That impish humour reveals itself in some malapropisms that will remain with the reader long after the book has been read: “duck billed platitudes” (“Unlearning my Place”), “stabbed through the art” (“Blue on Blue ‑ for the Irish Poetry Scene”), and “witless protection programme” (“This Road I Took that Took me Here”) stand easily alongside O’Casey. Many of these poems spring from the poet’s anger at the hypocrisies of the great and mighty and the impact the system has on the child of faith he was. And therein lies the nub of the whole book, that knotty question of betrayal and the story of Judas. The Judas Corrigan would have learned of in school betrayed Jesus, but the Judas that is revealed in a newly restored papyrus document dating back to the second century portrays a different man. In it Judas is shown as Jesus’s best friend, asked by Jesus himself to betray his identity to fulfil the prophecy and liberate his soul to ascend to Heaven. And it is that Judas that the poems in this collection reveal. A Judas whose aphorisms could be as true for the second century as they are for today.

participative democracy is deader than Dodos,
(“Life Coaching for Gargoyle”s)

A Judas who looks at the present though the lens of the past in poems like “Lazarus Rides Again”. The poem opens with the conversational line “Being dead was easy, I knew everything / and everything knew me.” Knowledge is “like the stone dark aquifers from which we draw water / like all the libraries in the world / concealed within a micro-dot”. When Yeshua Ben Yusef calls Lazarus by his name we too are yearning for that “bright hand” to reach for him and us “under the star” at the end of the poem.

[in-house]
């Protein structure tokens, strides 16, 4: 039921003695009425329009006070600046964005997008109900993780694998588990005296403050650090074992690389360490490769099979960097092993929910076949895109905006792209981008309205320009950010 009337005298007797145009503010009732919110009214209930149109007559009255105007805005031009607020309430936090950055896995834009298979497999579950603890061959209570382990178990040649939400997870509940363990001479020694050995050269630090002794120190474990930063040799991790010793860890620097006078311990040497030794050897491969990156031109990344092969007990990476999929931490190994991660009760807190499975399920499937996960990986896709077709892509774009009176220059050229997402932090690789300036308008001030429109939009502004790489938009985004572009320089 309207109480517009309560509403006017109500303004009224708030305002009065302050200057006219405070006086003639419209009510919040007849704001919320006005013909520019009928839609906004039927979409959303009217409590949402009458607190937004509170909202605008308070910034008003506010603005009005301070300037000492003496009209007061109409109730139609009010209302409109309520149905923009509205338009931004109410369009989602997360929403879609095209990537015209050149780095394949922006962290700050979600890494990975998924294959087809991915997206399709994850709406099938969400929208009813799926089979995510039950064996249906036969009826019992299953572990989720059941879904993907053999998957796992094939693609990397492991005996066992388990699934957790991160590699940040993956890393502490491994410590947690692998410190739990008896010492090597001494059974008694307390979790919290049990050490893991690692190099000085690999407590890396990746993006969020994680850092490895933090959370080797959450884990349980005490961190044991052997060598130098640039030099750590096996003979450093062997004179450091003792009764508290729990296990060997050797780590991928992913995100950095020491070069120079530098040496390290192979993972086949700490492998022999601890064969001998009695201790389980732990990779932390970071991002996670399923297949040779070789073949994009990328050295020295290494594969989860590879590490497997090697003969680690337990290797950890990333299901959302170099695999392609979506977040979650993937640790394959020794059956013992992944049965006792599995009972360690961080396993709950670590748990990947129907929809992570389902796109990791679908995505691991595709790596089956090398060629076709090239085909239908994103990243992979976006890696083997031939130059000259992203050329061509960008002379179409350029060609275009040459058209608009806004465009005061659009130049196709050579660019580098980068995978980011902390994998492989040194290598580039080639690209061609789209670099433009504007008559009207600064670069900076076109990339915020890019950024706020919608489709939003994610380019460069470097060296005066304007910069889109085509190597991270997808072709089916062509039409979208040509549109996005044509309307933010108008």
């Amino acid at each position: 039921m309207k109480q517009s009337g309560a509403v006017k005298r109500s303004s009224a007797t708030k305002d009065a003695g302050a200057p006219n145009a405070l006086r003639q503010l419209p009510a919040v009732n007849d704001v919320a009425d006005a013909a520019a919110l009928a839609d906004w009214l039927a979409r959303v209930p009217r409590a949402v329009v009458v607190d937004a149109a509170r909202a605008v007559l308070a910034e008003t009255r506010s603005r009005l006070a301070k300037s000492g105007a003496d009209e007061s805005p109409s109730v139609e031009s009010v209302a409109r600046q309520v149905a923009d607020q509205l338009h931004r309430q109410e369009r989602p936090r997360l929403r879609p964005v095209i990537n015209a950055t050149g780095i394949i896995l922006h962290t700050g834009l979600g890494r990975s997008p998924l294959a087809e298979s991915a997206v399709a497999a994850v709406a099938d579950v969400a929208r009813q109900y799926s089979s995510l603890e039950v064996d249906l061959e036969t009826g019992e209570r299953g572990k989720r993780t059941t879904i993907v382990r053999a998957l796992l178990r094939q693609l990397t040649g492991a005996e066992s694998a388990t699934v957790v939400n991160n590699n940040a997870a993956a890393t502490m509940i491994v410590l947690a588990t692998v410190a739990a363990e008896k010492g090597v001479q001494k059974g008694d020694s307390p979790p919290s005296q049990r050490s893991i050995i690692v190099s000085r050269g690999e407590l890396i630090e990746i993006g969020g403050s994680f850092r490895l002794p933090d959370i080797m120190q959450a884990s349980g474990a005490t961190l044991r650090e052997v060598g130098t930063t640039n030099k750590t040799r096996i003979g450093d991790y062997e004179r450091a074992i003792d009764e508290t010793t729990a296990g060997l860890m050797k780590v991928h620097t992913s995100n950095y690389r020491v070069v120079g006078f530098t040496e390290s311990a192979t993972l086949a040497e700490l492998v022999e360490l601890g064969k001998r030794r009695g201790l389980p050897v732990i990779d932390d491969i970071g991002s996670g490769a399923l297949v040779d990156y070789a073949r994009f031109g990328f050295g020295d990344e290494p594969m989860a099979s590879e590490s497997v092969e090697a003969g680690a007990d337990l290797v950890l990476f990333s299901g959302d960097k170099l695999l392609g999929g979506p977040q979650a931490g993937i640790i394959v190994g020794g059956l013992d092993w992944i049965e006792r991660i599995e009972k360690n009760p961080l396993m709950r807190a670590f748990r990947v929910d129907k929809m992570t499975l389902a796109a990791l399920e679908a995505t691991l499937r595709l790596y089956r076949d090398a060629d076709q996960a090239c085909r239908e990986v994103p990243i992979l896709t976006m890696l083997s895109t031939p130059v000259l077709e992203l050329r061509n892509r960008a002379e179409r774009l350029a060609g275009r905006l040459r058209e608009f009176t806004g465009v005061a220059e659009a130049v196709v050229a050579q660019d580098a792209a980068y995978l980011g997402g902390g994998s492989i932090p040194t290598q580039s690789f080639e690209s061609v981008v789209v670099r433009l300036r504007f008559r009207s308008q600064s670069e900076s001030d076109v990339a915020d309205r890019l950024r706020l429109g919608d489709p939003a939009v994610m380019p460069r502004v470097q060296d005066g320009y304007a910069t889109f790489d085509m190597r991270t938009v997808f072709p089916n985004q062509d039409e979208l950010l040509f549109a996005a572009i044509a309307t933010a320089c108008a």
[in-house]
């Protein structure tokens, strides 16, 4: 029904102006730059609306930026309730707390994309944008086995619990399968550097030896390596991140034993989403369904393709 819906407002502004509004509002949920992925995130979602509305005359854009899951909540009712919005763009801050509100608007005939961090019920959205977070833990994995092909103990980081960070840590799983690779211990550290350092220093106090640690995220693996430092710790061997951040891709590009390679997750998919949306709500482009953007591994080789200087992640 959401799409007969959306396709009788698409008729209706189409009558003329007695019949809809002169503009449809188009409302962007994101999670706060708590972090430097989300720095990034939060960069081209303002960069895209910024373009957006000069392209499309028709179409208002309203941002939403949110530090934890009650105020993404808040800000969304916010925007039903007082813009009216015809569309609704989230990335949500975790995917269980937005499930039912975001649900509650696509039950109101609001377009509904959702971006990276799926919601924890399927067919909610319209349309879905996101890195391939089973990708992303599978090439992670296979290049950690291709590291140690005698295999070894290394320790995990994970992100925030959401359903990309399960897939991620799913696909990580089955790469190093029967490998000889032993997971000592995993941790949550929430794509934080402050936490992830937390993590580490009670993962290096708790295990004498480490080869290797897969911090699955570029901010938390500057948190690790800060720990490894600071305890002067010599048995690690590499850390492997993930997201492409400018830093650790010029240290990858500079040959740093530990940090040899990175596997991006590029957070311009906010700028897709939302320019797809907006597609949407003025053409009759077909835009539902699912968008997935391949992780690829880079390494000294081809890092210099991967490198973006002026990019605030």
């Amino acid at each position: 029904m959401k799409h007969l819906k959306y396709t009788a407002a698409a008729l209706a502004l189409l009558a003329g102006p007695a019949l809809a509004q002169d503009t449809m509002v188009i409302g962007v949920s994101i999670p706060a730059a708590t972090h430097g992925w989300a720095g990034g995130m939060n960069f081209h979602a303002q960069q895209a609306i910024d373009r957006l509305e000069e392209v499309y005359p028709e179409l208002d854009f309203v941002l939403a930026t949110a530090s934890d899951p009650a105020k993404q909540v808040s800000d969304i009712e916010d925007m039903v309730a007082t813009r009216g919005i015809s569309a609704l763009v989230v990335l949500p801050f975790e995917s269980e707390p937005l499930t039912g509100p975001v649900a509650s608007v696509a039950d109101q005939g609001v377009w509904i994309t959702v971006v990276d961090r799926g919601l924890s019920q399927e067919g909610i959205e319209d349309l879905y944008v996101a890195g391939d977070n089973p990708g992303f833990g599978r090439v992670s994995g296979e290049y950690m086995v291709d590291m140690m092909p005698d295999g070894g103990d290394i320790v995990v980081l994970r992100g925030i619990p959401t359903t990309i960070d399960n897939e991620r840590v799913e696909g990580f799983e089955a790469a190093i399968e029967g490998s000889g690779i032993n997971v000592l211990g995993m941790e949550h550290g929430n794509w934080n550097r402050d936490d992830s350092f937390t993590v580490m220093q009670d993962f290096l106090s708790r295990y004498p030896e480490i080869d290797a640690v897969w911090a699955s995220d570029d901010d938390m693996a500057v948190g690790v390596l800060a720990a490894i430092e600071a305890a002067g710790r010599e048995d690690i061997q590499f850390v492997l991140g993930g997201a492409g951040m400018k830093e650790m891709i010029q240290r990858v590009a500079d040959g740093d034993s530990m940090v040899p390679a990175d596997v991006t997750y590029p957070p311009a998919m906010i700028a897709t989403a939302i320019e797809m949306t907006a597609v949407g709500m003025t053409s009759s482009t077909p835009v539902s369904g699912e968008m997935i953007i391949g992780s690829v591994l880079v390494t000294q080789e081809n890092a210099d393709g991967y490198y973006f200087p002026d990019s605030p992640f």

The recurring themes in the book revolve around a righteous outrage that realises itself in poems that speak truth to power in language that is not obfuscatory, using colloquialisms that put the reader at their ease and which address the concerns of the common man. The histories of any country are fraught with inequities but so many of Ireland’s historical injustices arose from an instilled fear of an authority that allowed the mother and baby homes to thrive. In one of the strongest poems in the collection, “If Harry Clarke Made a Stained-Glass Window for the Mother and Baby Homes”, Corrigan frees himself of the bias that is part of his cultural conditioning and in ten exquisite lines helps us tolerate the intolerable by immortalising the truth in a poem. In the leaded panes of the Clarke window the light captures –

the sun by day, the stars at night,
a sad woman, a golden bee,
a mermaid rising from the depths,
to one side the beguiled, ensorcelled by scarlet,
down in the corner his excellency the bishop
carrying a graveyard in those deep-set eyes,
above him a small child forever seeking the truth.

One of the more difficult ways to establish a reader’s trust is through precise descriptions of emotional and spiritual conditions. Precise description of physical setting is much easier, but all three give us a combination of what we know and what we do not know. These three types of description are best communicated with the help of metaphor, and Corrigan has given us a metaphor dating back to the second century from which to examine our own roles in our existential angst. In the final poem, “The Road I Took that Took me Here”, he charts the years he has spent climbing the hill “where Bethlem sleeps / just beyond the crest”. That crest is one worth travelling to by sitting with these poems that will carry you from the darkness to the light, so that you too can savour the view.


Deirdre Hines’s first book of poetry, The Language of Coats, was published by New Island Books. Her verse novella for younger readers, The Mermelf ‑ A Fable for Our Time, will be published later this year by A&M.